The Alberta Cannabis Collective responds to retail licensing delays and cannabis supply shortages

Calgary, Dec 13, 2018/ The Alberta Cannabis Collective (the ‘ABCC’) recognizes the difficult circumstances facing Alberta and the motives behind the recent moratorium on retail licensing, but sees this as a short-term solution and insists alternative measures be taken. It is imperative to maintain Alberta’s attractiveness as a pro-business environment for the cannabis industry in order to bolster the Alberta economy, encourage investment, create jobs, and maximize tax revenues.

“As a company with a head office in Calgary, it is disheartening to see the flow of recreational cannabis licenses grind to a halt.” says Dave Martyn, President of Starbuds Canada. “Alberta could really be the leader of the cannabis market in terms of employment and economic output. A licence freeze doesn’t just stop stores from opening, it prevents entrepreneurs from building out their stores, getting the necessary financing and preparing for the stabilization of supply. This freeze stalls job growth and causes retailers to reconsider Alberta as part of their strategy.”

In light of the national supply shortage facing the cannabis industry and the subsequent suspension of the cannabis retail licensing process, the ABCC proposes holding an inclusive and collaborative industry forum to engage in open dialogue with the aim of:

  • Strengthening relations between the Alberta Gaming Liquor & Cannabis Commission, municipalities, producers, and retailers through open and transparent channels of communication.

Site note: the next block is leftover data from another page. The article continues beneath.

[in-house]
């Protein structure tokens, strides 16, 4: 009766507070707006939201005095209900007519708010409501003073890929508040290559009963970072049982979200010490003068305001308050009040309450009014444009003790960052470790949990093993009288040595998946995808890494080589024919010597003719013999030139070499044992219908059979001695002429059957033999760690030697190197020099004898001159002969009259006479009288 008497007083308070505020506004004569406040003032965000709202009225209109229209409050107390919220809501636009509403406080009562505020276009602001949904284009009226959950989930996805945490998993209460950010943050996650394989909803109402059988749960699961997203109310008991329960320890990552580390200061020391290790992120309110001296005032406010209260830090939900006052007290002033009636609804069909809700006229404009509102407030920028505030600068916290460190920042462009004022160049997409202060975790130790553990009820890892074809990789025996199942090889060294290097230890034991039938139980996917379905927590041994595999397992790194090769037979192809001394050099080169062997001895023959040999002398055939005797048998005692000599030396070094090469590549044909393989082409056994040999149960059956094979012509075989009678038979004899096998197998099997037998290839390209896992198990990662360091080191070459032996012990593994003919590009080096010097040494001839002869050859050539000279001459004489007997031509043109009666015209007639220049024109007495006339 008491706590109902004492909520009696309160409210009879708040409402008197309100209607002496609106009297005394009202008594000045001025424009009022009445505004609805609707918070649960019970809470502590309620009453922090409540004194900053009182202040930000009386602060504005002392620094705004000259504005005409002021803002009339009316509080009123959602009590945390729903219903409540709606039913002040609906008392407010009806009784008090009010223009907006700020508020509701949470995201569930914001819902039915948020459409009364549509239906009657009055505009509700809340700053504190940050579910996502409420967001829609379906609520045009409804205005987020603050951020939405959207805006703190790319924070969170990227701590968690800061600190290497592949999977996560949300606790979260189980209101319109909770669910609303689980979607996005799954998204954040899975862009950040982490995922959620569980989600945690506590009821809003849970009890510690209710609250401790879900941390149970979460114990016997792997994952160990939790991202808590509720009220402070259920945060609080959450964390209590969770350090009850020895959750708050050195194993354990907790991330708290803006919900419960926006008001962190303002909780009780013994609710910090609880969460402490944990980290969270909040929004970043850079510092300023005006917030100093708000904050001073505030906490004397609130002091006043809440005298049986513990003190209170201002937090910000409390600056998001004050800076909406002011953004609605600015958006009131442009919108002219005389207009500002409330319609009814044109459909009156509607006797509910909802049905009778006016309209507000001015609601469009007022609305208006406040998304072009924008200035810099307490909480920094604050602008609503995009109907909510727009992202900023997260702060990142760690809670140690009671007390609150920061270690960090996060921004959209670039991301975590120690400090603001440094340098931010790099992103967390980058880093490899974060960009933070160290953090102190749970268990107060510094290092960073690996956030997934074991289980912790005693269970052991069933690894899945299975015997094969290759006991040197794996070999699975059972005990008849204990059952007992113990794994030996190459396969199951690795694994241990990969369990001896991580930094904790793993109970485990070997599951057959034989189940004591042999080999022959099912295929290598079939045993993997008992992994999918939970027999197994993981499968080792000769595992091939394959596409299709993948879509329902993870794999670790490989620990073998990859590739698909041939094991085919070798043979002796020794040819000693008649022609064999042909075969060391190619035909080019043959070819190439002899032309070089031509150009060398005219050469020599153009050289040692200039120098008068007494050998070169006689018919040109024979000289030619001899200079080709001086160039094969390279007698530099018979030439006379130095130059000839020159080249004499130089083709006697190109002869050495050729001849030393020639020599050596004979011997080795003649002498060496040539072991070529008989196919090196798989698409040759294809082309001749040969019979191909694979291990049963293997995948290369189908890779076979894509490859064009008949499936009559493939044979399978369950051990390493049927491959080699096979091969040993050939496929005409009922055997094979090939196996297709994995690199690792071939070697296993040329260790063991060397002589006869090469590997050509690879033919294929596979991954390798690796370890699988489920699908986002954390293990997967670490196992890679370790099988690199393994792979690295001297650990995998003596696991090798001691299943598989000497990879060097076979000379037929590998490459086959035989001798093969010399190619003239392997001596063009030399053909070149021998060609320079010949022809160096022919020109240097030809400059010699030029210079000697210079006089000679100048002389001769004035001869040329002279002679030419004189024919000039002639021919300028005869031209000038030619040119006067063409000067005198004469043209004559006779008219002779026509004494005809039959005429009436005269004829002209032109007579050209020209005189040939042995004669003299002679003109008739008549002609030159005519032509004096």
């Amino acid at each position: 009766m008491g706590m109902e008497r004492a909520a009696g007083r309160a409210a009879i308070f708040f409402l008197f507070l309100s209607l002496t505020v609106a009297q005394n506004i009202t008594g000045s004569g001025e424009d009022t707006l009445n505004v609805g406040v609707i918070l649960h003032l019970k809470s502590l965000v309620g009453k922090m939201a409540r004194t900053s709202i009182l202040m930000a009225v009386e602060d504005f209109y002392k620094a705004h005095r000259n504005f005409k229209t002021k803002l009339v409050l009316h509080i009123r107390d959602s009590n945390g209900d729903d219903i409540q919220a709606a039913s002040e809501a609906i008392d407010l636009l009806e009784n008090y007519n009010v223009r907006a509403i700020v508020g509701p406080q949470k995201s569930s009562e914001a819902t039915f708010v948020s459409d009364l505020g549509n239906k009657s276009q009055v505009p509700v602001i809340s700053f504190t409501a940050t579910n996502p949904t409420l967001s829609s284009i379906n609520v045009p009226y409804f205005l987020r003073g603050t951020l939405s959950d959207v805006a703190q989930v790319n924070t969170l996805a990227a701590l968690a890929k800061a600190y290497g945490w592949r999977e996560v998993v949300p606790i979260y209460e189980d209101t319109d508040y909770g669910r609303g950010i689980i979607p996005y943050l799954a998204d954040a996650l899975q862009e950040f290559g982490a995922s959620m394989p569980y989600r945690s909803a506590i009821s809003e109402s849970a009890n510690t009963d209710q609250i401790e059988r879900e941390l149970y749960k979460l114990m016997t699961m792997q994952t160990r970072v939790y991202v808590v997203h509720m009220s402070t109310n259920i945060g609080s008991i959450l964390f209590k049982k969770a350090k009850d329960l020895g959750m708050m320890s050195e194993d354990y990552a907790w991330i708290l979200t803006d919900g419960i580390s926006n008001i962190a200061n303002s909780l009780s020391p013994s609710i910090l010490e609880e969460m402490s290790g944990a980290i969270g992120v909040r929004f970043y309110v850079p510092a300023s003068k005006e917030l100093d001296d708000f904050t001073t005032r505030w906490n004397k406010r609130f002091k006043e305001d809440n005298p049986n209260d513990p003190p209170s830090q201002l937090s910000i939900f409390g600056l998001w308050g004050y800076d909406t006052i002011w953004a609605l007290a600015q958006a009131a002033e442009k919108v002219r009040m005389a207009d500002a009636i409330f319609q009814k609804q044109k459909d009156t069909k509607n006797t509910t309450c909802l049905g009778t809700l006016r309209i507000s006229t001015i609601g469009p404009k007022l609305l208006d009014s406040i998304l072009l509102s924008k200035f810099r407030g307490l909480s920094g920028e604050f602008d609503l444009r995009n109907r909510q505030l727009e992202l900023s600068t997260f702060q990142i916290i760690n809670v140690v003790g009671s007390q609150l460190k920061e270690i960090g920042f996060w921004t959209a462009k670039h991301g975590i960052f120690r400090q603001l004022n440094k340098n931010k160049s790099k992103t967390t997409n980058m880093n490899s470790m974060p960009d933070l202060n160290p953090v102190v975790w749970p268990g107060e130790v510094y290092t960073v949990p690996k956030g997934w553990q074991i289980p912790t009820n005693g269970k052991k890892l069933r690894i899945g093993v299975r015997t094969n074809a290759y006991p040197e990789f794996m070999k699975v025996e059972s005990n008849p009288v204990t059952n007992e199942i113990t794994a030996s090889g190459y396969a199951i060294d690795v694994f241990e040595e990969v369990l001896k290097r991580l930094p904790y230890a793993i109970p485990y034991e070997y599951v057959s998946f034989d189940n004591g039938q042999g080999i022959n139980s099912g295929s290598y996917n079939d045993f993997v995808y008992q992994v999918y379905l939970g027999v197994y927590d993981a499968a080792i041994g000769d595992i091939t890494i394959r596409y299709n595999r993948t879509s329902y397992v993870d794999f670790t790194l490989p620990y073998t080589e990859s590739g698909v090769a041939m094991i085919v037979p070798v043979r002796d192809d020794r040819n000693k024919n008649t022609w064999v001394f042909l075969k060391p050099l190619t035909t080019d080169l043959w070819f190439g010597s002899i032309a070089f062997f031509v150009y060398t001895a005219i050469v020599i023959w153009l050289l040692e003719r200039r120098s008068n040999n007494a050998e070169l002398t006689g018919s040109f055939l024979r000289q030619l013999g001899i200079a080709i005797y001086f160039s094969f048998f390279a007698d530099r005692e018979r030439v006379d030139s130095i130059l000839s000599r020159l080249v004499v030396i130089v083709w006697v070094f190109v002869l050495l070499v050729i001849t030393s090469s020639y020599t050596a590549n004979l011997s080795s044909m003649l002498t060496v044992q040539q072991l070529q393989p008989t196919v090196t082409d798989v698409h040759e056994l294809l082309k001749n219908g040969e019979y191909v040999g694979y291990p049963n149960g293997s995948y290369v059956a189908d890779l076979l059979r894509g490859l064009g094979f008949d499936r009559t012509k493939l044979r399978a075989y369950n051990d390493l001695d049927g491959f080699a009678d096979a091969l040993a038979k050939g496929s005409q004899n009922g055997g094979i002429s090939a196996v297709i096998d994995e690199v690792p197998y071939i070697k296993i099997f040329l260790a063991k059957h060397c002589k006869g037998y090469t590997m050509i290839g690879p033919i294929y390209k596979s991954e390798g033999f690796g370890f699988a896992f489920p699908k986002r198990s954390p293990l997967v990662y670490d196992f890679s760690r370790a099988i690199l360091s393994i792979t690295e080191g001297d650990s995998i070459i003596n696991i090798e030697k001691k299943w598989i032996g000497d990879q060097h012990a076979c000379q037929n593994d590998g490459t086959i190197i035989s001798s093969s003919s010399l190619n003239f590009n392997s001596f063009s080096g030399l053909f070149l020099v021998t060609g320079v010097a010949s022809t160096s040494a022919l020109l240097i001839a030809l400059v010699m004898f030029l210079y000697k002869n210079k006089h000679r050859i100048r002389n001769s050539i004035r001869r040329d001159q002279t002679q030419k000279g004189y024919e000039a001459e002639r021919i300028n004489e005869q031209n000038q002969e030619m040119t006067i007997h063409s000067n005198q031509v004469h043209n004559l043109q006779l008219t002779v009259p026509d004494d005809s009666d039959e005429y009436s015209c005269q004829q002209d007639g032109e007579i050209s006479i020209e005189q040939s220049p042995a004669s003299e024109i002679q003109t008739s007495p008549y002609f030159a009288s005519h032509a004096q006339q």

• Identifying the underlying causes of the challenges facing the industry and creating actionable solutions, strengthening the short and long-term position of Alberta’s cannabis retail industry.

Alberta currently has supply agreements with 15 licensed producers, representing only 25 per cent of the total number of licensed producers in possession of a sales license. This inherently creates a supply shortage, exacerbated by the inability of many producers to meet their committed quotas. As the private retail model ramps up in other provinces, especially Ontario, the existing stress on the system will only be amplified.

“The Alberta market is currently top priority for many producers, however, with private retail in Ontario beginning in Q2 2019, that focus could shift,” says ABCC Chair, Khalid Abdul Razak. “Ensuring Alberta receives adequate supply to satisfy demand and providing consumers with access to product through convenient retail channels is the key to maintaining Alberta’s competitiveness in the cannabis space.”

The Alberta cannabis sector is in position to build on its strong foundation and continue as the national leader in cannabis retail. In the eyes of the ABCC, the forward approach lies in creating balanced solutions through a cohesive effort by all key stakeholders – retailers, producers, and government.